Thursday 22 May 2014

Teleman at Islington Assembly Hall - 20 May 2014

Teleman (doing their Man Machine thing)

This is my first time in Islington Assembly Hall. I’m impressed –the décor is like a 1/10 scale Brixton Academy and the Gents toilets have a complicated and abstruse arrangement that keeps you on your mettle and provides amusement for hours.

We start off with Gentlemen, a band that I recall supportingThe Virgins last year.

They are still utterly enthral to the fey English folk/psychedelica of the late 60’s and early 70’s. They are so faithful to the source of their inspiration that there is a strong impression that they spend as much time getting their hair and costumes right as they do rehearsing their music.

They are jolly enough but are a band who teeter on pastiche rather than homage.

The stage goes dark in readiness for the appearance of Teleman. There is a desultory puff of dry ice as the band take their places.

Initially a three piece, they have now been joined by a live drummer. It is abundantly clear that these songs were written with a drum machine or click track, so he doesn’t have much to do other than maintain a single metronomic beat.

The first thing that strikes you about Teleman is main singer Thomas Sanders’ voice. It is a pristine pure thing that pipes at a register only just lower and stronger than that of a choirboy. It’s an acquired sound that seems eerily mechanical.

There is something of the robotic about the whole band. They barely move and there is absolutely no clutter to any of the songs.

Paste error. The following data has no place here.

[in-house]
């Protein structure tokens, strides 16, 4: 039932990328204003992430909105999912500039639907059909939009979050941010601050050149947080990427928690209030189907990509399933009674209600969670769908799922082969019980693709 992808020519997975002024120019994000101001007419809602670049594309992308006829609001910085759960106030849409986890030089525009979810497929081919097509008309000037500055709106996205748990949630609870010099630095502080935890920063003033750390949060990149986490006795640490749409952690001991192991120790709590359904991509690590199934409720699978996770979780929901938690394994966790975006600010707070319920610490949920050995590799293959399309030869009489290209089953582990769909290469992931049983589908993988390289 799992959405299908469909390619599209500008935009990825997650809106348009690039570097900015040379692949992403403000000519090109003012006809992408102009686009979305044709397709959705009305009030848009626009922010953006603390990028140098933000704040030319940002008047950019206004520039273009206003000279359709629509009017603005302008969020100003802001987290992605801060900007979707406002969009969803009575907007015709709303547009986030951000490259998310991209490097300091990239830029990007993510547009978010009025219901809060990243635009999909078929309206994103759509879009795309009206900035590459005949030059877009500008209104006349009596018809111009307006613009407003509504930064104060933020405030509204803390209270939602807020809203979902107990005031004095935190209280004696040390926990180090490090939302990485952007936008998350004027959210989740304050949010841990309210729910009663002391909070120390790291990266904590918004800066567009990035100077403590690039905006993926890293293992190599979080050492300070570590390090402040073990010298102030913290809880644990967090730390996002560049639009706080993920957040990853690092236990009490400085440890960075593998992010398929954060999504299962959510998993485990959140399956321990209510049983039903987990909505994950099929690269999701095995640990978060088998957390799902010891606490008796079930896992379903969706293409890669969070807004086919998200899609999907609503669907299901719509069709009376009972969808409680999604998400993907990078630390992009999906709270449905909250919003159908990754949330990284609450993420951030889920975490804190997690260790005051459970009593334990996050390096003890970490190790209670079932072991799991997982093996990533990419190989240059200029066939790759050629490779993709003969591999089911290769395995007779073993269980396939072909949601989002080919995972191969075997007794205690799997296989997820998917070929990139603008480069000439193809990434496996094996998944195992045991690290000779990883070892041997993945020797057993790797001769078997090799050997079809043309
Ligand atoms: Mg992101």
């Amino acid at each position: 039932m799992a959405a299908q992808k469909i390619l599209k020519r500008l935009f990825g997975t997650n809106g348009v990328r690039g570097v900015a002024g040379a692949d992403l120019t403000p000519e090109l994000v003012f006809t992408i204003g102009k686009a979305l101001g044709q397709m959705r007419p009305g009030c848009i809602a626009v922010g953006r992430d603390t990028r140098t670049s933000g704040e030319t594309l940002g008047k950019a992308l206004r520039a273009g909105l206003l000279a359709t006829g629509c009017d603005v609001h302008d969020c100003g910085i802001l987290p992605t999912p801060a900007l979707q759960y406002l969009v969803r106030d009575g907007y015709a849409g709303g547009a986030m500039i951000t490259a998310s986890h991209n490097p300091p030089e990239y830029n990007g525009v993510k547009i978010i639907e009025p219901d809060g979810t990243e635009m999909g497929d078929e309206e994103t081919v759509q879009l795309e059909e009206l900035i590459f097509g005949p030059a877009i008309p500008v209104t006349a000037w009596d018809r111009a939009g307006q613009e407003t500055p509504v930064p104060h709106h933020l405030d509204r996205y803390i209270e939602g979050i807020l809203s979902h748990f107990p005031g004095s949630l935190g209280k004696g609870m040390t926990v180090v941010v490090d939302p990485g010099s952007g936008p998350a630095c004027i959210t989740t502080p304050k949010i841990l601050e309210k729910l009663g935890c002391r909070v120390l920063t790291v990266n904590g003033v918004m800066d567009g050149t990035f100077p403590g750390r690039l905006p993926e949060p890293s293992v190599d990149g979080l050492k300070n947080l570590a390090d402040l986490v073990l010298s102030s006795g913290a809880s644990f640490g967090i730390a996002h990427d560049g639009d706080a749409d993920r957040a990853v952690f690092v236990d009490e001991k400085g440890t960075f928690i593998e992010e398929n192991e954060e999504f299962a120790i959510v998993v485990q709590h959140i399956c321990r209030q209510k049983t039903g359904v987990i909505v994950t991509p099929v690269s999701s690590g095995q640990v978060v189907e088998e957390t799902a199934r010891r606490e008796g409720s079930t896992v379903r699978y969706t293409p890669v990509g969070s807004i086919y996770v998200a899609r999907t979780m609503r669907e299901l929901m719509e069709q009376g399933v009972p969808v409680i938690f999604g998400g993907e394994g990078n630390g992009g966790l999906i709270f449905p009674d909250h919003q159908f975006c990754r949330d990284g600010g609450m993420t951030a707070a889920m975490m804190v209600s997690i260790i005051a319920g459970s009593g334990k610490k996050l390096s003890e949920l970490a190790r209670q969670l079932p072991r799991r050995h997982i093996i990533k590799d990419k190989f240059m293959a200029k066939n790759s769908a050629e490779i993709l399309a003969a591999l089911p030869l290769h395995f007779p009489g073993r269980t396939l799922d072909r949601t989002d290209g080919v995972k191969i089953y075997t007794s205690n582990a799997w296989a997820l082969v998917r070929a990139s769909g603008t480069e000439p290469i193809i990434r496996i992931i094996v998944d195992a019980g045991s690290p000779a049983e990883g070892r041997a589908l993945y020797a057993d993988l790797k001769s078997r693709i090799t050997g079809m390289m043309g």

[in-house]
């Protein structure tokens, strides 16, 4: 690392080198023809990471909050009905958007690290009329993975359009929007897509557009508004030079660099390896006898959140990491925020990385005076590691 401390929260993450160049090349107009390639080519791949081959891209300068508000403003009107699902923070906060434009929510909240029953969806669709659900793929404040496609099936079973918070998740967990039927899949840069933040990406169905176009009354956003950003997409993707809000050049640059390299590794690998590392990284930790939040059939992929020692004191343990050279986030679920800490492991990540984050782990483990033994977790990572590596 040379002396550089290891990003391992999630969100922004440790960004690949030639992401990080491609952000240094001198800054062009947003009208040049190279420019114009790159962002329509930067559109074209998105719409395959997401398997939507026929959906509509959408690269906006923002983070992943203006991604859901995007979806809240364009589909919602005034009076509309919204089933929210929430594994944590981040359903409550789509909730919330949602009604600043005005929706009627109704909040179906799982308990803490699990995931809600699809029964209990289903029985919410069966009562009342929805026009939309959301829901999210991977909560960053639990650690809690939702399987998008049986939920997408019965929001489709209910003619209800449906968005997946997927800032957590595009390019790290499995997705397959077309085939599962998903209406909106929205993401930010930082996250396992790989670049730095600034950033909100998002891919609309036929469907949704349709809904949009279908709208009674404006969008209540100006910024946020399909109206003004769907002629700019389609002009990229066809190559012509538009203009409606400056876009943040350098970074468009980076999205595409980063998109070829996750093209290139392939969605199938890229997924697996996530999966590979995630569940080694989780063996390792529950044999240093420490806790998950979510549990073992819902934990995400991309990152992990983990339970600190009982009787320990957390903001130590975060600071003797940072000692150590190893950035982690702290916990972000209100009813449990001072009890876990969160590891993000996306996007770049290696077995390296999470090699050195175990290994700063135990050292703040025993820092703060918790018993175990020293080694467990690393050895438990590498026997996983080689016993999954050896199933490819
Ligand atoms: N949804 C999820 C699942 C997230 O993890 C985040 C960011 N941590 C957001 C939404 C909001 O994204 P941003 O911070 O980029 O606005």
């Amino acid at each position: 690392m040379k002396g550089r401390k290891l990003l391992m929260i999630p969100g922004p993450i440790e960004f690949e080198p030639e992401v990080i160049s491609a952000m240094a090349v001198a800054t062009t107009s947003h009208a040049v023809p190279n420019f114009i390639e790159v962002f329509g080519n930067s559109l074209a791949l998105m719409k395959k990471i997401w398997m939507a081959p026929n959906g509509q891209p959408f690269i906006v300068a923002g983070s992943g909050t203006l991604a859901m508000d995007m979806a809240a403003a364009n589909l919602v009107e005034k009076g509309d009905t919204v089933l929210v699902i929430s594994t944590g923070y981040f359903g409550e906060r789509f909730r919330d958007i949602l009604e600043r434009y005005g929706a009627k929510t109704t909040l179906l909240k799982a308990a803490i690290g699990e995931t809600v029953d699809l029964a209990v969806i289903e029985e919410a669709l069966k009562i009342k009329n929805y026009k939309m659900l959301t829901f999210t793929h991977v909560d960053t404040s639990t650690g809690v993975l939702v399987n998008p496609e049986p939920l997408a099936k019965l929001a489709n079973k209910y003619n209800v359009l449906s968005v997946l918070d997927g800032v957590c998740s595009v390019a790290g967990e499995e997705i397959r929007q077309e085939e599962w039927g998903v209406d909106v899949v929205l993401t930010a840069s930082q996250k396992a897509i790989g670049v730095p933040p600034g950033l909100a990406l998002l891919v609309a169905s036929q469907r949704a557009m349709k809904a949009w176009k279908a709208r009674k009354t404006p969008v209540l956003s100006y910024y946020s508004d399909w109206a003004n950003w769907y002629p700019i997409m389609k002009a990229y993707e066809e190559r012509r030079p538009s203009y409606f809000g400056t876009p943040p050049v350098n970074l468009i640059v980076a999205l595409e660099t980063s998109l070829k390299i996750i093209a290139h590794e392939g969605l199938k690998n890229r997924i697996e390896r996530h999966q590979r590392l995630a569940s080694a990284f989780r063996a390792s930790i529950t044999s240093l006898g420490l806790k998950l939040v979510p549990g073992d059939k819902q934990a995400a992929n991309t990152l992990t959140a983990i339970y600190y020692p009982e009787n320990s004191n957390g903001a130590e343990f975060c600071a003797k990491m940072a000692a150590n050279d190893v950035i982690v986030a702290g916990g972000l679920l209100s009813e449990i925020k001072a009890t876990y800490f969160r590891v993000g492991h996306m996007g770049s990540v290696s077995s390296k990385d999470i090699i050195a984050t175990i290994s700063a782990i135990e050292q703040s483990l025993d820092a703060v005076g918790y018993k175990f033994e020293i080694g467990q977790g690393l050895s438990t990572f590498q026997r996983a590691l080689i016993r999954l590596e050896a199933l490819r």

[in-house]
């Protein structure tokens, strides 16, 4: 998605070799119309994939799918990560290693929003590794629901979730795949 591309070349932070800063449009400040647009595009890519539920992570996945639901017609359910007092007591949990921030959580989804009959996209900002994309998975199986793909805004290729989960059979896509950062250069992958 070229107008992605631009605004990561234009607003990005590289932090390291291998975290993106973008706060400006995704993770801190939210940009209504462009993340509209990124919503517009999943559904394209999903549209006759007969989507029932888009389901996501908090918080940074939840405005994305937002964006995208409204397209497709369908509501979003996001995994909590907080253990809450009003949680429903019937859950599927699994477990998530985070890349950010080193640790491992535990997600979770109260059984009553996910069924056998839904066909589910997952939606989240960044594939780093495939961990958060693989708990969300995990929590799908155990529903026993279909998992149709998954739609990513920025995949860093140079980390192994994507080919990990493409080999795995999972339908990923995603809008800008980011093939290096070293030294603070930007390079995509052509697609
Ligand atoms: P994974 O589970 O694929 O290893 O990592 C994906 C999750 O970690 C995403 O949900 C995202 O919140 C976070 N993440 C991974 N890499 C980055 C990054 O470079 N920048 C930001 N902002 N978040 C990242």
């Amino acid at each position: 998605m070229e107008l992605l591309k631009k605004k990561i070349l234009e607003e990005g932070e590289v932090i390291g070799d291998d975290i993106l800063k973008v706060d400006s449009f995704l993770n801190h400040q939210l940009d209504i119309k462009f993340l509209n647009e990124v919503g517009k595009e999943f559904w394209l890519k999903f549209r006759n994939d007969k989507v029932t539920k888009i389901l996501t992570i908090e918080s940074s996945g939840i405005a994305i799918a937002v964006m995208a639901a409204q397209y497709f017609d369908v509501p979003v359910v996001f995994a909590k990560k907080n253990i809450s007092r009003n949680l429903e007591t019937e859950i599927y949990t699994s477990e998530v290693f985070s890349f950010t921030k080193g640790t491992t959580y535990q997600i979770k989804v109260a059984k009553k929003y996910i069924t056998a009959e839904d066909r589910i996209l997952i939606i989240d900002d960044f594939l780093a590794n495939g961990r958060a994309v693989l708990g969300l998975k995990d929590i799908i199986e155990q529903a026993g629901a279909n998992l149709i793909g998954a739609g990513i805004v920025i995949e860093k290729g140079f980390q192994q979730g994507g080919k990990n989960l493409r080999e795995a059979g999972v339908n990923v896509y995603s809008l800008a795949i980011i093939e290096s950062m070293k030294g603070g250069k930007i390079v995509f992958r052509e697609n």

The other band members do their bit. The tunes are primarily carried by Jonny Sanders’ keyboard swirls and harmonies with his brother and Pete Cattermoul is as stiffly funky as a fax machine on bass.

Teleman pitch somewhere between folk music and the pastoral English electric of OMD.

The band are plugging their first album and this is both a blessing and a limitation. Their good songs ‘Cristina’, ‘Steam Train Girl’ and the best early Wire tune that never was ‘Not in Control’ are superb, but there is a certain amount of filler, tunes that you feel will be discarded as their repertoire expands.

Teleman provoke a very strong negative reaction in one of my group, who hates them so much that after twenty minutes he can no longer bear to be in the same room. The rest of us enjoy the band very much, liking their still simplicity.

It’s been a very decent night. We leave, noting the smattering of celebrity musical chums who have come to see the band. They were not disappointed, and nor were we.

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